Cam Norrie breaks new ground today as he plays in his first Grand Slam Semi-Final, taking on the reigning Champion and World Number 3, Novak Djokovic.
Norrie turned professional in 2017 after three years of study at Texas Christian University where he became the top-ranked male college tennis player in the US and completed an undefeated run in 2016-17s Big 12 season.
Less than one year into playing professional tennis and Cam finds himself in the Top 100 in May 2018, and less than a year later breaks into the Top 50 for the first time (March 2019). The last 18 months, however, have been exceptional, with Norrie climbing from No.74 to No.10 in the world (in April 2022).
In this period, Cam made 9 Finals and won 4 Titles, including the Masters 1000 at Indian Wells in October, notching up 4 wins against Top 10 opponents throughout the season.
Cameron Norrie Ranking Progression: Aug 2016 - Present.
Whilst Norrie sits firmly with the world’s best, the grass-court season is a challenge of its own. Between 2017 and 2019, Cam made it past Round 2 on one occasion only (Eastbourne, 2018). Persistence is key though, and 2021 saw Cam make the Final at the Queens Club Championship and the 3rd Round of Wimbledon for the first time.
What changed though? Cam has upped his game around his serve and return over the years, climbing the ATP Stats Leaderboard in the process on the Serve and Return Ratings, which are based on key metrics in both areas. In 2019, Cam ranked 81 on the leaderboard for serve statistics during the grass-court season, boosting his rank to 17 in 2021.
His stats improved across all areas, with more First Serves in (+5%) and winning more points behind them (+3% increase in points won). His Second Serve strengthened too, winning 7% more points, leading to him winning 9% more service games - a crucial factor for winning those close head-to-head battles.
Most notably across the 2021 grass-court season, Cam found himself in an attacking position after his First Serve on 40% of his service points played, and in a neutral position after 53% of First Serve points. What does this mean? This information highlights that Cam has more opportunities to play offensively and dictate play when serving, something he has clearly capitalised on.
Behind his Second Serve, he is in a neutral position on 77% of the points too; this means that his opponents are rarely able to maximise their return on any Second Serve opportunities. Not only does this benefit Cam as the server, it puts additional pressure on his opponents, making it harder for them to get a look-in and forcing them to push too hard when trying to create chances.
Norrie's Position After First Serve - Grass, 2021.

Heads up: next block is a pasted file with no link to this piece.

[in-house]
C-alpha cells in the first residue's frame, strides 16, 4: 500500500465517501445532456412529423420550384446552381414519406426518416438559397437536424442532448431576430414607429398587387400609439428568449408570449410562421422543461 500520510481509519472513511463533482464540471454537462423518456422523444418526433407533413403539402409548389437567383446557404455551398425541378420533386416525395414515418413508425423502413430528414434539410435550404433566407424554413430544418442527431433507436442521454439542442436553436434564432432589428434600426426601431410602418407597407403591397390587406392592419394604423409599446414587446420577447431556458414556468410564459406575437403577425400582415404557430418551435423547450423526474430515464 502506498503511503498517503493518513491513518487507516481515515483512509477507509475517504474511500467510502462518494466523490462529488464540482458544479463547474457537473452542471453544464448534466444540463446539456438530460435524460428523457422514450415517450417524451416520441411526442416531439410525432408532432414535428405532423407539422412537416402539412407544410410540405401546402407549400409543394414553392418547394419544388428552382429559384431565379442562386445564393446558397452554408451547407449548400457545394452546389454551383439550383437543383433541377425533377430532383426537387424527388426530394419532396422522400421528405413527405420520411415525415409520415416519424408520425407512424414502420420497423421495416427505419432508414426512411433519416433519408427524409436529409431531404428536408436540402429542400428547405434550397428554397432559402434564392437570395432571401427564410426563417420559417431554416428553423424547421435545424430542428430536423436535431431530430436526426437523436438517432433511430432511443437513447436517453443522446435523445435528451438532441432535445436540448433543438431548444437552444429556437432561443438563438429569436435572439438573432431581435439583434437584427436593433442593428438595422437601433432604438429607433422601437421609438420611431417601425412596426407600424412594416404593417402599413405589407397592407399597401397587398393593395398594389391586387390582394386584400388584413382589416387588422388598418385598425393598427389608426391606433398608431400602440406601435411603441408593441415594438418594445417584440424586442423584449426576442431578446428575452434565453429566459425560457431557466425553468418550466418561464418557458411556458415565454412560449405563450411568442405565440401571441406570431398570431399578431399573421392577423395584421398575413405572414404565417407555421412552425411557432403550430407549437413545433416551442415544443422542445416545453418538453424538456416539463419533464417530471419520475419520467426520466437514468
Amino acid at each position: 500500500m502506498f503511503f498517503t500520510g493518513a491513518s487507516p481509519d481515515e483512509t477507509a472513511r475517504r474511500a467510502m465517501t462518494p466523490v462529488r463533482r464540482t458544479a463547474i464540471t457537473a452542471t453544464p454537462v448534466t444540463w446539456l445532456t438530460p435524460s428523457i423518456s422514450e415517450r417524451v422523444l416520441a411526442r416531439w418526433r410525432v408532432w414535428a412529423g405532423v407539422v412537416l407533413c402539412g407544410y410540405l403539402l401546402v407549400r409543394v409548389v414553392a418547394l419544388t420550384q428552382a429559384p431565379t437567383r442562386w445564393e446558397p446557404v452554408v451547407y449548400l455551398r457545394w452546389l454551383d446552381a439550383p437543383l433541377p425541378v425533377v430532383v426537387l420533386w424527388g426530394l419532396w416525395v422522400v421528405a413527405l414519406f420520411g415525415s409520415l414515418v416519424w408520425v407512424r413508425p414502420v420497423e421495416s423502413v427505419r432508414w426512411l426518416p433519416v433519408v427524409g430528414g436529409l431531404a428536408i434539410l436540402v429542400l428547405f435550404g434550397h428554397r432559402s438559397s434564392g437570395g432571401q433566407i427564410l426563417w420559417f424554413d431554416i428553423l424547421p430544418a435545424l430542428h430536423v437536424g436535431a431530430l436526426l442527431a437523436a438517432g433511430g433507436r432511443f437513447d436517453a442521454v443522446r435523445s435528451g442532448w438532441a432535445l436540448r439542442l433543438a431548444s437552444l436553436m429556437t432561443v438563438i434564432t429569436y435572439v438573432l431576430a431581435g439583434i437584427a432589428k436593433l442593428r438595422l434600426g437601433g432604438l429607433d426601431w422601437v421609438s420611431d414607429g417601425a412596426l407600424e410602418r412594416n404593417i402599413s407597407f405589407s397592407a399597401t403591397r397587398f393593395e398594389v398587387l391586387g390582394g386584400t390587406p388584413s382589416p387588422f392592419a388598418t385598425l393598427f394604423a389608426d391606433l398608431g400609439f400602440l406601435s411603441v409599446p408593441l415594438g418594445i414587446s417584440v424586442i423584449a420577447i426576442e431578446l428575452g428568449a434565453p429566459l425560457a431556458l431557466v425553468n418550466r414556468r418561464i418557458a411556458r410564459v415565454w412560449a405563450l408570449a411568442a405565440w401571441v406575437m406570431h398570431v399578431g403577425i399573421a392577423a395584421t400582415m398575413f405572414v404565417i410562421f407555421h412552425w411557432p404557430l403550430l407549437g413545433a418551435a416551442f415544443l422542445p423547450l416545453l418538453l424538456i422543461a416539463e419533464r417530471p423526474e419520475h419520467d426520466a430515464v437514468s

Norrie's Position After Second Serve - Grass, 2021.
Cam’s ATP Return Rating data paints a similar picture, improving his ranking from 79 to 19 in the same two-year period. Most importantly, Cam’s 1st Return Points Won % increased by 7% and his 2nd Return Points Won by 4%. His Break Points Converted % increased by a huge 15%, improving his Return Games Won % increase by 10% too.
On a grass court surface that is very fast and in a sport where 2nd Return Points Won is a key performance indicator for match success, these are significant improvements in performance. This data shows that Cam has developed this weapon so well, that he has the ability to neutralise both First and Second Serves, and successfully convert those break point opportunities.
Fast forward to Wimbledon 2022 and Cam finds himself up against David Goffin in the Quarter Finals. In this match, Cam outperformed his serve stats from the last 52 weeks on tour (across all surfaces) on 1st Serves Won and maintained his stats for 2nd Serves Won. Whilst Norrie hit fewer Winners than his opponent (28 compared to Goffins 38), he also kept his Unforced Errors down too (39 compared to 56). A close match lead to a fifth set, whereby both players served really well and held each service game comfortably.
In the fifth set, Cam’s quality of serving down the T increased, making more serves into that zone, and winning all x9 points too. Not only did he step up with his First Serve accuracy, but he also switched up his Second Serve on the Deuce court, hitting 20% more serves down the T compared to Body serves in the previous four sets. This, on top of avoiding any Double Faults, and holding serve to love at 4-5 in the 5th set, put significant pressure on Goffin. A service game hold delivered this way, at a late stage of the match, demonstrates Cam’s great skill and performance levels under pressure.
Cam showcased brilliant Tennis IQ in the game at 5-5, choosing to neutralise in the rally and force Goffin to attack and play more aggressively, ultimately leading to multiple Unforced Errors. Goffin made x56 Unforced Errors throughout the match, x20 errors in the 5th set but crucially, x3 of these errors at 5-5. Norrie had one break-point opportunity in all of the fifth set (5-5, 00-40) and he took his chance to break Goffin and set himself up to serve out the match and take the win.
Today, Cam has it all to play for. The first British male to make the SF at Wimbledon since Andy Murray in 2016, and if the normal 720 points were on offer for his success so far, he would be ranked 8th in the world on Monday. There is a lot to look forward to in this match, with only one previous head-to-head (ATP Finals) and Djokovic playing a 4-set and 5-set match in the last two rounds, there are opportunities to test Novak in front of a roaring British crowd on Centre Court.
If you'd like to get in touch and discuss the progression of athletes and how Performance Analysis can influence and accelerate their evolution, just click on let's talk.